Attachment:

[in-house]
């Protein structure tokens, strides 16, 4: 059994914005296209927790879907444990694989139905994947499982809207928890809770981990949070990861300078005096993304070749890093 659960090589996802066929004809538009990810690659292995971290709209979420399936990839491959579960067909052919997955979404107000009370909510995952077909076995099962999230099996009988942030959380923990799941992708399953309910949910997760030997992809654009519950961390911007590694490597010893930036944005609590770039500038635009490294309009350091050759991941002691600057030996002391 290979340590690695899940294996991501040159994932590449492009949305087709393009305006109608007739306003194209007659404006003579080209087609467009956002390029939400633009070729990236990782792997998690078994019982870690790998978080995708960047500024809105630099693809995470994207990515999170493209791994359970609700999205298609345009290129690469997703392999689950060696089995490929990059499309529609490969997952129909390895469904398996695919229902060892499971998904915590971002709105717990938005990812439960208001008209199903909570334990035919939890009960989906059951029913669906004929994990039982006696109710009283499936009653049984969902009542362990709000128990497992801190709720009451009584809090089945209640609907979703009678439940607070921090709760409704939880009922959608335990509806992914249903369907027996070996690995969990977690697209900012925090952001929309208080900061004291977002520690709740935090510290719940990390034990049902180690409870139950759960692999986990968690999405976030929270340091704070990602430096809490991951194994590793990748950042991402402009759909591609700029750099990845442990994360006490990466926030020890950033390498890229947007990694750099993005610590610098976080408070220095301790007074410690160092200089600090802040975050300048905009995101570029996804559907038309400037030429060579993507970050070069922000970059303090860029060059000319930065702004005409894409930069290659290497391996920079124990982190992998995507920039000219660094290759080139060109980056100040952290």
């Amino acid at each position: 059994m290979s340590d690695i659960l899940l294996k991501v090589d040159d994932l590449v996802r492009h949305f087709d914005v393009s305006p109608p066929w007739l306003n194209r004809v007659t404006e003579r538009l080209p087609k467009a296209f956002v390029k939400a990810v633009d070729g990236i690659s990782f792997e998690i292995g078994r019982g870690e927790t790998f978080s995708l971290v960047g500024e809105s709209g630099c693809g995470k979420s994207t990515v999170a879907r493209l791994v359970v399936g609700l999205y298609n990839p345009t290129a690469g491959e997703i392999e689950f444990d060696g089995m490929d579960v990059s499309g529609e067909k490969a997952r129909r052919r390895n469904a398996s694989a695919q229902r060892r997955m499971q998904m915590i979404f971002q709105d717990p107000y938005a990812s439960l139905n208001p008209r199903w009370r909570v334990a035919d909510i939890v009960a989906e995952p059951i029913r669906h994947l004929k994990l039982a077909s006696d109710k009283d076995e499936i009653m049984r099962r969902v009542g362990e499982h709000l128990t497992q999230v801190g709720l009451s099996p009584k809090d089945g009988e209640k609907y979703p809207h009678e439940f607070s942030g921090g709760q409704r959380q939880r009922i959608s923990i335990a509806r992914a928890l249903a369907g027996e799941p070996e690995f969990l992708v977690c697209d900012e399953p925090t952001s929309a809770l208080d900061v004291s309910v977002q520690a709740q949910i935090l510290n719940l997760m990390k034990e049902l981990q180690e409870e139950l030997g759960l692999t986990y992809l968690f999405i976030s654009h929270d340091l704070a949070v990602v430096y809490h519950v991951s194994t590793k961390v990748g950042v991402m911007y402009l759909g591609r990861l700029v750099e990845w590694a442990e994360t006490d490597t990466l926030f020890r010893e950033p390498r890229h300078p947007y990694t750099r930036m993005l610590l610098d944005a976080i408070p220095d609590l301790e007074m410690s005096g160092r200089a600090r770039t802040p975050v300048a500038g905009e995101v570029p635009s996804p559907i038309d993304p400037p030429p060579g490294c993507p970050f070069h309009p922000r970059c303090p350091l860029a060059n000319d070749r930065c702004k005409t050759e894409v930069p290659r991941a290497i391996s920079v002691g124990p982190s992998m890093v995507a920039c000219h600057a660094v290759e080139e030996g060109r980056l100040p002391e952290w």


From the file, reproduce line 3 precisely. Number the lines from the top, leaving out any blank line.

């Amino acid at each position: 059994m290979s340590d690695i659960l899940l294996k991501v090589d040159d994932l590449v996802r492009h949305f087709d914005v393009s305006p109608p066929w007739l306003n194209r004809v007659t404006e003579r538009l080209p087609k467009a296209f956002v390029k939400a990810v633009d070729g990236i690659s990782f792997e998690i292995g078994r019982g870690e927790t790998f978080s995708l971290v960047g500024e809105s709209g630099c693809g995470k979420s994207t990515v999170a879907r493209l791994v359970v399936g609700l999205y298609n990839p345009t290129a690469g491959e997703i392999e689950f444990d060696g089995m490929d579960v990059s499309g529609e067909k490969a997952r129909r052919r390895n469904a398996s694989a695919q229902r060892r997955m499971q998904m915590i979404f971002q709105d717990p107000y938005a990812s439960l139905n208001p008209r199903w009370r909570v334990a035919d909510i939890v009960a989906e995952p059951i029913r669906h994947l004929k994990l039982a077909s006696d109710k009283d076995e499936i009653m049984r099962r969902v009542g362990e499982h709000l128990t497992q999230v801190g709720l009451s099996p009584k809090d089945g009988e209640k609907y979703p809207h009678e439940f607070s942030g921090g709760q409704r959380q939880r009922i959608s923990i335990a509806r992914a928890l249903a369907g027996e799941p070996e690995f969990l992708v977690c697209d900012e399953p925090t952001s929309a809770l208080d900061v004291s309910v977002q520690a709740q949910i935090l510290n719940l997760m990390k034990e049902l981990q180690e409870e139950l030997g759960l692999t986990y992809l968690f999405i976030s654009h929270d340091l704070a949070v990602v430096y809490h519950v991951s194994t590793k961390v990748g950042v991402m911007y402009l759909g591609r990861l700029v750099e990845w590694a442990e994360t006490d490597t990466l926030f020890r010893e950033p390498r890229h300078p947007y990694t750099r930036m993005l610590l610098d944005a976080i408070p220095d609590l301790e007074m410690s005096g160092r200089a600090r770039t802040p975050v300048a500038g905009e995101v570029p635009s996804p559907i038309d993304p400037p030429p060579g490294c993507p970050f070069h309009p922000r970059c303090p350091l860029a060059n000319d070749r930065c702004k005409t050759e894409v930069p290659r991941a290497i391996s920079v002691g124990p982190s992998m890093v995507a920039c000219h600057a660094v290759e080139e030996g060109r980056l100040p002391e952290w």